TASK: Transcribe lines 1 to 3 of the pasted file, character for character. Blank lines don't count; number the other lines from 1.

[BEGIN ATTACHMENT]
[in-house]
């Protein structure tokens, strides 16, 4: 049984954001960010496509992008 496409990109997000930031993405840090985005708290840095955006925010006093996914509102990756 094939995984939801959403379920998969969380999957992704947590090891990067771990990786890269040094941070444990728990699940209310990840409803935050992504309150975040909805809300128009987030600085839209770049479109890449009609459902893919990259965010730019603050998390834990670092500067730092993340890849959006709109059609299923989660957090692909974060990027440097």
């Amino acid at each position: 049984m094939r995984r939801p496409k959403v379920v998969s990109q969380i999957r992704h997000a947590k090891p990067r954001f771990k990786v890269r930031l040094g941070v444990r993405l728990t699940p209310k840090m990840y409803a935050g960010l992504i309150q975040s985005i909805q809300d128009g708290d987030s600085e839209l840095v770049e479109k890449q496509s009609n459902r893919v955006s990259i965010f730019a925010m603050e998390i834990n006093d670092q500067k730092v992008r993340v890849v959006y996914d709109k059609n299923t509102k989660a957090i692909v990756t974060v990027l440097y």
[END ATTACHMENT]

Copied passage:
[in-house]
């Protein structure tokens, strides 16, 4: 049984954001960010496509992008 496409990109997000930031993405840090985005708290840095955006925010006093996914509102990756 094939995984939801959403379920998969969380999957992704947590090891990067771990990786890269040094941070444990728990699940209310990840409803935050992504309150975040909805809300128009987030600085839209770049479109890449009609459902893919990259965010730019603050998390834990670092500067730092993340890849959006709109059609299923989660957090692909974060990027440097």
């Amino acid at each position: 049984m094939r995984r939801p496409k959403v379920v998969s990109q969380i999957r992704h997000a947590k090891p990067r954001f771990k990786v890269r930031l040094g941070v444990r993405l728990t699940p209310k840090m990840y409803a935050g960010l992504i309150q975040s985005i909805q809300d128009g708290d987030s600085e839209l840095v770049e479109k890449q496509s009609n459902r893919v955006s990259i965010f730019a925010m603050e998390i834990n006093d670092q500067k730092v992008r993340v890849v959006y996914d709109k059609n299923t509102k989660a957090i692909v990756t974060v990027l440097y």